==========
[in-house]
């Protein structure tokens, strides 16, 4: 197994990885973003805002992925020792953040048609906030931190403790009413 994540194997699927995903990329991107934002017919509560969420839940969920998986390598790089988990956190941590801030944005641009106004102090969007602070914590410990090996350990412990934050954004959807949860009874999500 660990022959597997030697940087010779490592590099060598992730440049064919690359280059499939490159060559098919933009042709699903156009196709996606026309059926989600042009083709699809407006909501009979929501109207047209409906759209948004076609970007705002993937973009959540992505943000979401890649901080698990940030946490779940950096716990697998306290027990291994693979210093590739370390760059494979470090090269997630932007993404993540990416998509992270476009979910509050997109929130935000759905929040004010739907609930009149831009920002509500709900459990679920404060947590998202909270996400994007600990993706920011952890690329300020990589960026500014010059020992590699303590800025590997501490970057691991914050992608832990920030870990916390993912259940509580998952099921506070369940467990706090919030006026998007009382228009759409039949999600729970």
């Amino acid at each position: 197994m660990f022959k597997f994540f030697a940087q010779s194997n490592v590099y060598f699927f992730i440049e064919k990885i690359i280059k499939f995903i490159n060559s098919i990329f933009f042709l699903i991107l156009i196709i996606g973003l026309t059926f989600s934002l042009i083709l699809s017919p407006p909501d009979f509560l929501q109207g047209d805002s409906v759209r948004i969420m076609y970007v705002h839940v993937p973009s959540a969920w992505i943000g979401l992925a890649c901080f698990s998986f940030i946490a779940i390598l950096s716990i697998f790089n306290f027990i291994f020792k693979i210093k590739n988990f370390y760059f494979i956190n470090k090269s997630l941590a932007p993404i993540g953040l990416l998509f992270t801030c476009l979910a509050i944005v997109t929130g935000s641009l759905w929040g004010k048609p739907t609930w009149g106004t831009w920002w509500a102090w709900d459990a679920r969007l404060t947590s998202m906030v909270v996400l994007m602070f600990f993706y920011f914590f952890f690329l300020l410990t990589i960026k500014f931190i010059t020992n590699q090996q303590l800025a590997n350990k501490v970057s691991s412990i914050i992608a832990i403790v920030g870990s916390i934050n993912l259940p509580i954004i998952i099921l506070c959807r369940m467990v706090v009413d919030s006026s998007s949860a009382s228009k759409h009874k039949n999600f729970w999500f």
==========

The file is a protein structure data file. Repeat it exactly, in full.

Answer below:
[in-house]
């Protein structure tokens, strides 16, 4: 197994990885973003805002992925020792953040048609906030931190403790009413 994540194997699927995903990329991107934002017919509560969420839940969920998986390598790089988990956190941590801030944005641009106004102090969007602070914590410990090996350990412990934050954004959807949860009874999500 660990022959597997030697940087010779490592590099060598992730440049064919690359280059499939490159060559098919933009042709699903156009196709996606026309059926989600042009083709699809407006909501009979929501109207047209409906759209948004076609970007705002993937973009959540992505943000979401890649901080698990940030946490779940950096716990697998306290027990291994693979210093590739370390760059494979470090090269997630932007993404993540990416998509992270476009979910509050997109929130935000759905929040004010739907609930009149831009920002509500709900459990679920404060947590998202909270996400994007600990993706920011952890690329300020990589960026500014010059020992590699303590800025590997501490970057691991914050992608832990920030870990916390993912259940509580998952099921506070369940467990706090919030006026998007009382228009759409039949999600729970």
């Amino acid at each position: 197994m660990f022959k597997f994540f030697a940087q010779s194997n490592v590099y060598f699927f992730i440049e064919k990885i690359i280059k499939f995903i490159n060559s098919i990329f933009f042709l699903i991107l156009i196709i996606g973003l026309t059926f989600s934002l042009i083709l699809s017919p407006p909501d009979f509560l929501q109207g047209d805002s409906v759209r948004i969420m076609y970007v705002h839940v993937p973009s959540a969920w992505i943000g979401l992925a890649c901080f698990s998986f940030i946490a779940i390598l950096s716990i697998f790089n306290f027990i291994f020792k693979i210093k590739n988990f370390y760059f494979i956190n470090k090269s997630l941590a932007p993404i993540g953040l990416l998509f992270t801030c476009l979910a509050i944005v997109t929130g935000s641009l759905w929040g004010k048609p739907t609930w009149g106004t831009w920002w509500a102090w709900d459990a679920r969007l404060t947590s998202m906030v909270v996400l994007m602070f600990f993706y920011f914590f952890f690329l300020l410990t990589i960026k500014f931190i010059t020992n590699q090996q303590l800025a590997n350990k501490v970057s691991s412990i914050i992608a832990i403790v920030g870990s916390i934050n993912l259940p509580i954004i998952i099921l506070c959807r369940m467990v706090v009413d919030s006026s998007s949860a009382s228009k759409h009874k039949n999600f729970w999500f």